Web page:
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Notwithstanding, Can We Withstand Confusion of Meaning?

Posted on Tuesday, January 22, 2019, at 11:00 pm

Developing a rich vocabulary through the reading and writing of English adds color to our thoughts, our speech, and our lives. Through a growing lexicon, we convey and connect to others with clearer intention and meaning using greater precision and eloquence. We also sharpen our ability to see relationships among words by understanding their roots, …

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Year-End Quiz 2018

Posted on Tuesday, January 8, 2019, at 11:00 pm

Another year of grammatical exploration has concluded with linguistic miles behind us. What we’ve learned and discussed with you along the way has been illuminating, and we are grateful for the thought and insight it has inspired. We hope you gathered even more sharpened tools for communicating in concise and eloquent English. A year-end review …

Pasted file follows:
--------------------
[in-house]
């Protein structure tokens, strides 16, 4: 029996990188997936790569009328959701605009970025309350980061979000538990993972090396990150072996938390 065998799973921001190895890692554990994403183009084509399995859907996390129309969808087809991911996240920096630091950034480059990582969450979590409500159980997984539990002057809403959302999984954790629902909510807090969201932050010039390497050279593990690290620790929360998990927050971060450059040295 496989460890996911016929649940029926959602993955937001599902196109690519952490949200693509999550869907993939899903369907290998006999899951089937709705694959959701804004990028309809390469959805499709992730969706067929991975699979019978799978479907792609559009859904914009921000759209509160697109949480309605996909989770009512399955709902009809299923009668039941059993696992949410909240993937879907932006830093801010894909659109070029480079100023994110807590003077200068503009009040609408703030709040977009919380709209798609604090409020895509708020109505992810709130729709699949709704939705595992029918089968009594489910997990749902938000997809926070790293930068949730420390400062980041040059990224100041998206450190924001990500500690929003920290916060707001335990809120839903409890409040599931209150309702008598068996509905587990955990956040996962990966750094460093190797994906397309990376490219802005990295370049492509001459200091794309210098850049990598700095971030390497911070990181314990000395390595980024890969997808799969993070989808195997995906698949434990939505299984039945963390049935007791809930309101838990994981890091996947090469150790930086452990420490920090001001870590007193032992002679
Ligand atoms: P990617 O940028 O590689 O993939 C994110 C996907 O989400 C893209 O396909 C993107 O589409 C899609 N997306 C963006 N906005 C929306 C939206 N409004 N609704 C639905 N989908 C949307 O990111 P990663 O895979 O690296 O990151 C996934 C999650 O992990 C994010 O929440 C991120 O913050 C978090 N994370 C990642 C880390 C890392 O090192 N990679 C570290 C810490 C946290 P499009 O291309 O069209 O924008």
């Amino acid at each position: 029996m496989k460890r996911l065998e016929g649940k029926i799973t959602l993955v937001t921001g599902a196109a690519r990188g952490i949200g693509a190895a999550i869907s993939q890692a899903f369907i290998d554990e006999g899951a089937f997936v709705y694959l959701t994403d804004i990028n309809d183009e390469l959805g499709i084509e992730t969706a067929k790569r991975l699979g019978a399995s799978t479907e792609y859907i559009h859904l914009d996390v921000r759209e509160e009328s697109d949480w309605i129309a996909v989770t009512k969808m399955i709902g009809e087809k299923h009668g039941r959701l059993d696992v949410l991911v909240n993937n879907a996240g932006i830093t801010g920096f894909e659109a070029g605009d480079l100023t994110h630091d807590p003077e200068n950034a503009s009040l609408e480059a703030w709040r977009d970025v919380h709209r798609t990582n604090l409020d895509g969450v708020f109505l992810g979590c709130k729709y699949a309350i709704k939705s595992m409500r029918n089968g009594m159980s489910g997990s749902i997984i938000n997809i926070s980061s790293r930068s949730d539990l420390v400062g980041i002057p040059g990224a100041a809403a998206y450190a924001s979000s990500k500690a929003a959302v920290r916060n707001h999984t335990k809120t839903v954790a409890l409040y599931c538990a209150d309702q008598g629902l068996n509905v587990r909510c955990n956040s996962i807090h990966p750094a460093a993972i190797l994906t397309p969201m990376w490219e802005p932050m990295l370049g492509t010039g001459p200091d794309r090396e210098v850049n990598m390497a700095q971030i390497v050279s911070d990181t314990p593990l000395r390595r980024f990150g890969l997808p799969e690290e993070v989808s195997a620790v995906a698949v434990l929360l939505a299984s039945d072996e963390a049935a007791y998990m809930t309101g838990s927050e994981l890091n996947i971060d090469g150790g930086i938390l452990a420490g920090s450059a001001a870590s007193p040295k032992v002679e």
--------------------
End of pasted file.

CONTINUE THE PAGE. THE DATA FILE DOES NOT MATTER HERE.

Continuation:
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What Is a Gerund and Why Care?

Posted on Tuesday, December 11, 2018, at 11:00 pm

What is a gerund and why do you need to know? Maybe it would be better to answer the second part of the question first so that you have some motivation to identify gerunds. If you are able to pick the gerund(s) out in your sentence, you will avoid a grammar gaffe that often goes …

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Exploring Some English Miscellany

Posted on Tuesday, November 13, 2018, at 11:00 pm

American English offers us plenty to consider, discuss, and define. Some items warrant their own full and separate treatment; others gather as grammatical bits to be captured and held up like fireflies in a jar. We’ve collected another group of these linguistic lightning bugs to arrive at more direction for concise and careful writing. Let’s …